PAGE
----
In my blog posts I have examined Roberts’ previous Weekly Worker articles, in which he seemed to have accepted the reality that, contrary to his prediction of a post-pandemic slump, the world was experiencing very rapid economic expansion. Now he has reverted to type, and argues that rising wages and interest rates will squeeze profits, and so bring about his long predicted next recession. Of course, a squeeze on profits due to rising wages and interest rates has nothing to do with the law of the tendency for the rate of profit to fall, but he seems to be willing to use any cause of falling profits as the basis of the law, despite Marx being quite explicit in rejecting those other causes as contributory factors. Roberts’ inclusion of interest rates as a factor in determining the rate of profit is contrary to Marx’s analysis, in which he clearly deducts interest only after the calculation of the rate of profit.

Roberts’ arguments here are equally all at sea. He begins by recognising that the surge in economic activity is really what has caused labour shortages, which in turn caused wages to be driven up. But he then agues that rising wages as a result of inflation are a money illusion, leaving workers worse off, as prices rise faster. The last statement is undoubtedly true, but does not follow from the first observation. If wages rise due to a relative shortage of labour-power, this has nothing to do with inflation per se, any more than if the price of ice cream on a hot day rises, because supply is failing to meet demand. If wages rise because of inflation, but real wages fall because prices rise faster, then it simply puts things back to where they were, but now at higher nominal prices for commodities, including labour-power. The inadequate supply of labour-power relative to demand would remain, causing wages to rise further. In other words, it’s not inflation causing wages to rise, but the imbalance of supply and demand for labour-power, which would exist whether there was inflation or not. Roberts’ argument here is essentially Keynesian, failing to separate different causes of rising wages, prices, etc.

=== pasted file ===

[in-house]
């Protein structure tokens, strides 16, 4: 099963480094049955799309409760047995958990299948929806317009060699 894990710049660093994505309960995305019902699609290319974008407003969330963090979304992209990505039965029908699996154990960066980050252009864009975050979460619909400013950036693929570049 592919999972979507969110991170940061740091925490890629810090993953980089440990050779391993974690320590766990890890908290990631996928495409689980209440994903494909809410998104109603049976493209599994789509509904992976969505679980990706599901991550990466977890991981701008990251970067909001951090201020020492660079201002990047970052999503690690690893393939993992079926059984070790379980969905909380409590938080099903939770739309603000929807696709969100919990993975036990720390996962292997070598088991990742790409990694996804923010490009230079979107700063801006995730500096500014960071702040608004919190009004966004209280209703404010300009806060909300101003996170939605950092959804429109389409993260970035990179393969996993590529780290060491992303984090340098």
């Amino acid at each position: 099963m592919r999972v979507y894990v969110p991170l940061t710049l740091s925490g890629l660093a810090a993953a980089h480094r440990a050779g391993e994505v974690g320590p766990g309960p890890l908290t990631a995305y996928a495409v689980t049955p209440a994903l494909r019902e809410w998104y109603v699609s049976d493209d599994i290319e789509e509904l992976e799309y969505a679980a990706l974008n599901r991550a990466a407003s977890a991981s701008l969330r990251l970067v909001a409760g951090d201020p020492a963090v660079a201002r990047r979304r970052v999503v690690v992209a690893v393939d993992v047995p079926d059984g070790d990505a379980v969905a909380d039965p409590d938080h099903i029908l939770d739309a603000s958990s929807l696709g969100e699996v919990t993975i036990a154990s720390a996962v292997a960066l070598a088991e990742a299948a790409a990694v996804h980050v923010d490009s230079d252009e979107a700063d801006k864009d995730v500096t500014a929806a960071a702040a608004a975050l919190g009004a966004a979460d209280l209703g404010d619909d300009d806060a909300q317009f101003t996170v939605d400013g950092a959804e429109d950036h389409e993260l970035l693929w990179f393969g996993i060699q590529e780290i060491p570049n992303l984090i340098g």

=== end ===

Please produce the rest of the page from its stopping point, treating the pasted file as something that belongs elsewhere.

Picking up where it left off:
Later he argues that rising wages act to squeeze profits, but that could only be true if real wages rise. He then wants to argue that this squeeze on profits would be the cause of a crisis. Indeed, at a certain point it would, though again, this has nothing to do with the law of the tendency for the rate of profit to fall. But it’s clear that a fall in the rate of profit resulting from such a squeeze does not necessarily mean a fall in the mass of profit itself. Rather the increase in economic activity, resulting from increased demand for wage goods, as both more workers are employed and wages rise, means that a greater volume of capital is employed and, even with a lower rate of profit, this increased mass of capital generates an increased mass of profit. As Marx described above, it is competition that drives capitals to continue to invest, even where the rate of profit is falling, as they try to grab market share and to increase the mass of profit they appropriate.